Little Tin Houses
Updated: Nov 7, 2019
Kicking over roly-poly pieces of rubble
in a rocky moon-crater dug deep by the
gas-guzzling, soot-spewing, giants
that peeled the landscape of our playground
and used crumbling buckets of it to gentrify
other neighborhoods in our town.
We gripped and flipped rocks in a race to see
who can be the first girl with a writhing
snake wrapped around her hand, or maybe even
a little found treasure like
the arrowhead I bragged to you about
that slid between layers of finger;
drew blood and a childish whimper,
in the swaying amber grasses of the ridge
that hid both my shame
and bleeding hand.
Sometimes we disappeared
into the whispering edges of the wood-line,
like that time when the new kid,
red hat on the wrong way, swinging a stick at the air,
showed up with his Levi’s and unfamiliar gait.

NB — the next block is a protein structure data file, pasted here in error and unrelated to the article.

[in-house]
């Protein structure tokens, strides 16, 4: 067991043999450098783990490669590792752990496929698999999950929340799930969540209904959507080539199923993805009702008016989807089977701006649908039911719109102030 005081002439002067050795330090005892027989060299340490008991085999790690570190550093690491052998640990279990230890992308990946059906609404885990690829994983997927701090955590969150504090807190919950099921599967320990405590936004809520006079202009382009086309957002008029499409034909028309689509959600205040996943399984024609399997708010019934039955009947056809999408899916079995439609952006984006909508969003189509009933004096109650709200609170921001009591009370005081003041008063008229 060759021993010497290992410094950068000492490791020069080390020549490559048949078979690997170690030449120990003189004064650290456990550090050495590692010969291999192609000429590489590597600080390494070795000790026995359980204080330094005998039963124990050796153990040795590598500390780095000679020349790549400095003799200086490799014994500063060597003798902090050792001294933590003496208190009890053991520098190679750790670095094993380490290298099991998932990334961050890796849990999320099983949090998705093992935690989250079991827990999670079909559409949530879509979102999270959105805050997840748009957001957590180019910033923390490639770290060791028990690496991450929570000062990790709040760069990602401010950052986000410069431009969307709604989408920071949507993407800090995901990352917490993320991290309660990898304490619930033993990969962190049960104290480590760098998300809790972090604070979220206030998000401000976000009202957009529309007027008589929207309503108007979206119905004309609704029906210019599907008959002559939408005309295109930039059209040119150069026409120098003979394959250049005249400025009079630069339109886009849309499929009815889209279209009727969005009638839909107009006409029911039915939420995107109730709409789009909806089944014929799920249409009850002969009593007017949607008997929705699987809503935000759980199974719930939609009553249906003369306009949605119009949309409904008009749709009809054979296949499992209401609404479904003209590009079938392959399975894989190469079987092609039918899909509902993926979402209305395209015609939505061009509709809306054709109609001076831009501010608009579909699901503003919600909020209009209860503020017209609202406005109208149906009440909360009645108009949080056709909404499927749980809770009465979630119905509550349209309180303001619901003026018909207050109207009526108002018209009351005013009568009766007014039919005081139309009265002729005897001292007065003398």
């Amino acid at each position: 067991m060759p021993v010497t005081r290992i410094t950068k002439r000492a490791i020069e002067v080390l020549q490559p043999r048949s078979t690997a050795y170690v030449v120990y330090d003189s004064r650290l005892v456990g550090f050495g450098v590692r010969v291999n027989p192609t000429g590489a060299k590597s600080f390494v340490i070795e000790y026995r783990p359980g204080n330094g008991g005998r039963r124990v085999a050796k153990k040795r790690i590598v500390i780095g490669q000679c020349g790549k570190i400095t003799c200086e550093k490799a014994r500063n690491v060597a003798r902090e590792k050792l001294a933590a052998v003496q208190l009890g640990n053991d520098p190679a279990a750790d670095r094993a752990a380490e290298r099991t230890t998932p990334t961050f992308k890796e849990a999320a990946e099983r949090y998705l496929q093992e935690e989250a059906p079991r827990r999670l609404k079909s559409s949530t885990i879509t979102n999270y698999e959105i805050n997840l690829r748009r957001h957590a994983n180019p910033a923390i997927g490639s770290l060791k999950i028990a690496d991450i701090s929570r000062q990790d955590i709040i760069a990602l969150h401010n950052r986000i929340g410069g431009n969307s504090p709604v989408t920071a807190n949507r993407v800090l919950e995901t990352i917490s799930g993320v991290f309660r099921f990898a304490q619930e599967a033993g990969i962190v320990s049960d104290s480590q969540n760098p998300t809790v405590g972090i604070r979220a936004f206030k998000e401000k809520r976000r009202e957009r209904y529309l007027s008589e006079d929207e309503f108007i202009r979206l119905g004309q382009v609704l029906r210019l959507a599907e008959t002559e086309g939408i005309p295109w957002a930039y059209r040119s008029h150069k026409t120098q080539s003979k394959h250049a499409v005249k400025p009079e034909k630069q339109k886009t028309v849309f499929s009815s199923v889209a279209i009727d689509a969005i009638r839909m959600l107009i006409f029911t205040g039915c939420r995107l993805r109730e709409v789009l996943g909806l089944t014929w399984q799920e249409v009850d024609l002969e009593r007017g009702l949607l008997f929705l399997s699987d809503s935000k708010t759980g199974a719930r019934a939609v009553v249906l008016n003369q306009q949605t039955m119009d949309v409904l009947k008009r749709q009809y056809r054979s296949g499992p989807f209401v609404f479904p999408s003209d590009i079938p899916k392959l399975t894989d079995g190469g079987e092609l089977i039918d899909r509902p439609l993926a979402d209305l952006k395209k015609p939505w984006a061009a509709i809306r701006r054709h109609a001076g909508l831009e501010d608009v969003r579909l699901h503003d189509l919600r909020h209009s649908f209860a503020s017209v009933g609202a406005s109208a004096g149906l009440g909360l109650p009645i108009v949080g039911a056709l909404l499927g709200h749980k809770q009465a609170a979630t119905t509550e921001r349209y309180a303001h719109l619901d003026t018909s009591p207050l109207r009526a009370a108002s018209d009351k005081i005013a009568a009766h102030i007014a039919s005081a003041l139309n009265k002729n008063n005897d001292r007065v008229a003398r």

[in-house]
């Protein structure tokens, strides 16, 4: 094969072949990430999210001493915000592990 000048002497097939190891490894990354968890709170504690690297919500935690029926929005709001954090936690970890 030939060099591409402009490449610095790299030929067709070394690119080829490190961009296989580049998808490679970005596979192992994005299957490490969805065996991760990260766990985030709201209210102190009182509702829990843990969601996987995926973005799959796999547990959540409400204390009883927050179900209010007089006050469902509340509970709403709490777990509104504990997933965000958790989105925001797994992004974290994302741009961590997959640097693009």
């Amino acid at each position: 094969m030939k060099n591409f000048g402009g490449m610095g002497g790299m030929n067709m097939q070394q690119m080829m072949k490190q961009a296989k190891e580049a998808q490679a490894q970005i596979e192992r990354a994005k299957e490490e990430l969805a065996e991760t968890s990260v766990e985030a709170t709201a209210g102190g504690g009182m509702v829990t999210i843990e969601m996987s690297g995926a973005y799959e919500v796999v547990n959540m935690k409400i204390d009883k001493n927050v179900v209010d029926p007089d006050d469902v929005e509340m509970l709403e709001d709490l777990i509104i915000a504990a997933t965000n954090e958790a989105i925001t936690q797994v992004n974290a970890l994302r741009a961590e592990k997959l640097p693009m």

In the winter we shoveled driveways together,
Five dollars and a treat
mostly I sweated through the labor while you
laid in your purple snowsuit, flailing arms,
rosy porcelain face to the sky;
tongue reaching toward it.
I didn’t mind the work, or splitting the money;
you had no concept of it anyway.
Growing up without privilege
in the run-down rows of gravel
littered with tin cans and little tin houses
was a concept that eluded me;
I had the privilege of sweet summer days,
blonde hair, freckles and Kool-Aid stained lips
and snow-blanketed winter nights
with hot chocolate and you; the angelic miniature of
our free-spirited mother, and a mythical
father that didn’t exist.